Millennial and orbital variations of El Niño/Southern Oscillation and high-latitude climate in the last glacial period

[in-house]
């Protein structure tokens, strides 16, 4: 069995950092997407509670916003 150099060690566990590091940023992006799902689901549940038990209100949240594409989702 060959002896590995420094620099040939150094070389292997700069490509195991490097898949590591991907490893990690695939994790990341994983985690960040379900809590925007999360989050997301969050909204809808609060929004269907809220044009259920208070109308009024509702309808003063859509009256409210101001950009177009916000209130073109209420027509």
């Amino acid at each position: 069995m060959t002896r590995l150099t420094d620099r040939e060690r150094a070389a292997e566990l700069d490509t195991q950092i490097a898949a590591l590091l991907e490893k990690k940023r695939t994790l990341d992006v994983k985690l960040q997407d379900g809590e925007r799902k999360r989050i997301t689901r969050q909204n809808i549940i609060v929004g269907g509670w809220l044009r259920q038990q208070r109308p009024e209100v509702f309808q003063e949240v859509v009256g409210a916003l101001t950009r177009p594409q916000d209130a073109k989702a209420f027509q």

The El Niño/Southern Oscillation (ENSO) phenomenon is believed to have operated continuously over the last glacial-interglacial cycle. ENSO variability has been suggested to be linked to millennial-scale oscillations in North Atlantic climate during that time, but the proposals disagree on whether increased frequency of El Niño events, the warm phase of ENSO, was linked to North Atlantic warm or cold periods. Here we present a high-resolution record of surface moisture, based on the degree of peat humification and the ratio of sedges to grass, from northern Queensland, Australia, covering the past 45,000yr. We observe millennial-scale dry periods, indicating periods of frequent El Niño events (summer precipitation declines in El Niño years in northeastern Australia). We find that these dry periods are correlated to the Dansgaard-Oeschger events-millennial-scale warm events in the North Atlantic climate record-although no direct atmospheric connection from the North Atlantic to our site can be invoked. Additionally, we find climatic cycles at a semiprecessional timescale (~11,900yr). We suggest that climate variations in the tropical Pacific Ocean on millennial as well as orbital timescales, which determined precipitation in northeastern Australia, also exerted an influence on North Atlantic climate through atmospheric and oceanic teleconnections.